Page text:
La Parka, Octagon, Latin Lover, Rey Mysterio Jr. vs. Blue Panther, Fuerza Guerrera, Pentagon, Psicosis (AAA 7/28/95)


Everybody knows AAA isn't my favourite type of lucha so I'm not going to get into that again, but I actually enjoyed this. The opening exchanges between Octagon and Pentagon were awful, but as soon as the ring was cleared of that pair the bout was snappy and entertaining. Originally, I was going to write it up for Your Fuerza Guerrera of the Hour, but it was closer to Your La Parka of the hour. His former partners were lining up to get their shots in, but nothing they did could stop him from dancing. Fuerza vs. Parka was awesome and worthy of a singles match. Psicosis was his usual dynamic self (and really, I don't think it ever got better for him than during this AAA run), and Mysterio also looked sharp. The only member of this crew that really delivered below expectations was Pentagon. I'm a big fan of Espanto Jr., but he had an off night here. That was all right as the match moved on without him and the third caida dive train was full of all sorts of goodness. Rey and Psicosis brought a bit more of their touring match act to Mexico than I'm used to seeing and it gelled nicely with the send 'em home happy nature of the third caida. There wasn't much of a through line as the Pentagon/Octagon stuff fell part, but two thumbs up for this.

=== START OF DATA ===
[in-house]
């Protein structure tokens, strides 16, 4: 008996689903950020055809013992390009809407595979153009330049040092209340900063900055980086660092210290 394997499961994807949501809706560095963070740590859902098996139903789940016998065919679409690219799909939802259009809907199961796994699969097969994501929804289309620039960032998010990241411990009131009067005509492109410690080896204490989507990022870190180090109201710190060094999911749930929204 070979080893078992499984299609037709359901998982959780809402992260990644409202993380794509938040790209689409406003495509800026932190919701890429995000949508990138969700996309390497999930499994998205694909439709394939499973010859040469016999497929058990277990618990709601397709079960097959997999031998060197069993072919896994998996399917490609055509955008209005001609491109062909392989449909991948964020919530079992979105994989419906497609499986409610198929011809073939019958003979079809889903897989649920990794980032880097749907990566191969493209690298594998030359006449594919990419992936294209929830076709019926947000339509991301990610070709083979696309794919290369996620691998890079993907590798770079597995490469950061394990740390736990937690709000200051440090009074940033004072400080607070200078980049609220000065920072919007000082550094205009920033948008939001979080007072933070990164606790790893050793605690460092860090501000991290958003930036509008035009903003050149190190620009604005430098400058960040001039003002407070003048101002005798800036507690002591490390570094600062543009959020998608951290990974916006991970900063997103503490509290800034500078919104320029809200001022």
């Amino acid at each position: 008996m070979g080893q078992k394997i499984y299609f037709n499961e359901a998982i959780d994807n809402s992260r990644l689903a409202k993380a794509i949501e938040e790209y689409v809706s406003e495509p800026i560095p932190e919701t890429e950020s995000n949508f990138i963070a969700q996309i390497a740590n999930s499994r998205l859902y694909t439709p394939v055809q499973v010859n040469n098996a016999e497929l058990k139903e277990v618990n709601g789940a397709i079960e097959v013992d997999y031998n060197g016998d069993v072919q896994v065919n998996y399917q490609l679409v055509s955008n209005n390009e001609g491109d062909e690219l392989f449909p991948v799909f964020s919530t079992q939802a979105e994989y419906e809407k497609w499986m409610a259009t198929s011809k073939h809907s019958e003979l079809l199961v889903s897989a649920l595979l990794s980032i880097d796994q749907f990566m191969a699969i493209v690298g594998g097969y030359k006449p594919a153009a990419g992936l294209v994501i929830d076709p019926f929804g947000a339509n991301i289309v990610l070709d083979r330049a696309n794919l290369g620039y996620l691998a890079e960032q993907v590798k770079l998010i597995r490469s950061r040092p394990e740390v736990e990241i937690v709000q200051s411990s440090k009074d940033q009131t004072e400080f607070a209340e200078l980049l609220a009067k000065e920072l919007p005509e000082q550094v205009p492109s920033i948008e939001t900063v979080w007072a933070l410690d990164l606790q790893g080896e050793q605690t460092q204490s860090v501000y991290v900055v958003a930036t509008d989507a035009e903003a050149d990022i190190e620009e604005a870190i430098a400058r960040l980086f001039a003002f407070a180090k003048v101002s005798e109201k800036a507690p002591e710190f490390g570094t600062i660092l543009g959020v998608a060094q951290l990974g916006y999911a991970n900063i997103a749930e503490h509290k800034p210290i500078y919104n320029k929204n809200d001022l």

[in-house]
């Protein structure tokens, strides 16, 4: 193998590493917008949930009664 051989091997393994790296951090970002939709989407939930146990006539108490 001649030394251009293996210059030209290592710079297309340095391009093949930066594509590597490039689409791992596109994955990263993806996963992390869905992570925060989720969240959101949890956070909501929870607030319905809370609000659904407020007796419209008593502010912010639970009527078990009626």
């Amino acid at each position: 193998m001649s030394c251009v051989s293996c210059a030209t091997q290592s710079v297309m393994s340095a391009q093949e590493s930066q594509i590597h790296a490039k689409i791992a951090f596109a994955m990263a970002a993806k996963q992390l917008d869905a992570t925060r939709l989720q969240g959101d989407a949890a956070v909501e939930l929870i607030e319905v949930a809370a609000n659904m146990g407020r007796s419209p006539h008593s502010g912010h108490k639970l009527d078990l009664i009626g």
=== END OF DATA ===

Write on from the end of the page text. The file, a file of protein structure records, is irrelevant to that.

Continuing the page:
Bestia Salvaje/La Fiera/Jerry Estrada vs. Huracan Sevilla/Blue Demon Jr./El Hijo del Solitario (1/17/92)


This was another chapter in the lead-in to the Huracan Sevilla vs. Bestia hair match; a match I may be higher on than any other person on the internet if not the planet. Bestia was an elite worker at this point and able to carry a trios with only a limited number of appearances. Who brings Blue Demon Jr and El Hijo del Solitario to a fight? I've said that before about Sevilla. He was left with the dregs when it came to partners while Bestia had his running mates with him each time. A guy like Matt D would love the snear Fiera has on his face the first time he squares off with Solitario. The brawling exchanges between Bestia and Sevilla were outstanding here and a focal point throughout. Bestia was clearly higher in the pecking order and made no bones about it, but Sevilla got to make a valiant comeback. Eventually, he was overwhelmed and bled about as heavily as was possible in 1992. Someone in the crowd offered Sevilla a tissue, but Bestia was too busy beating his ass. Blue Demon Jr. and Solitario actually managed a pair of cool looking topes (in real time that is; Solitaro looked to have overshot his badly on the replay), but the tecnico reply was snuffed out by a clever Bestia and the rudos took round one in the march to the apuestas.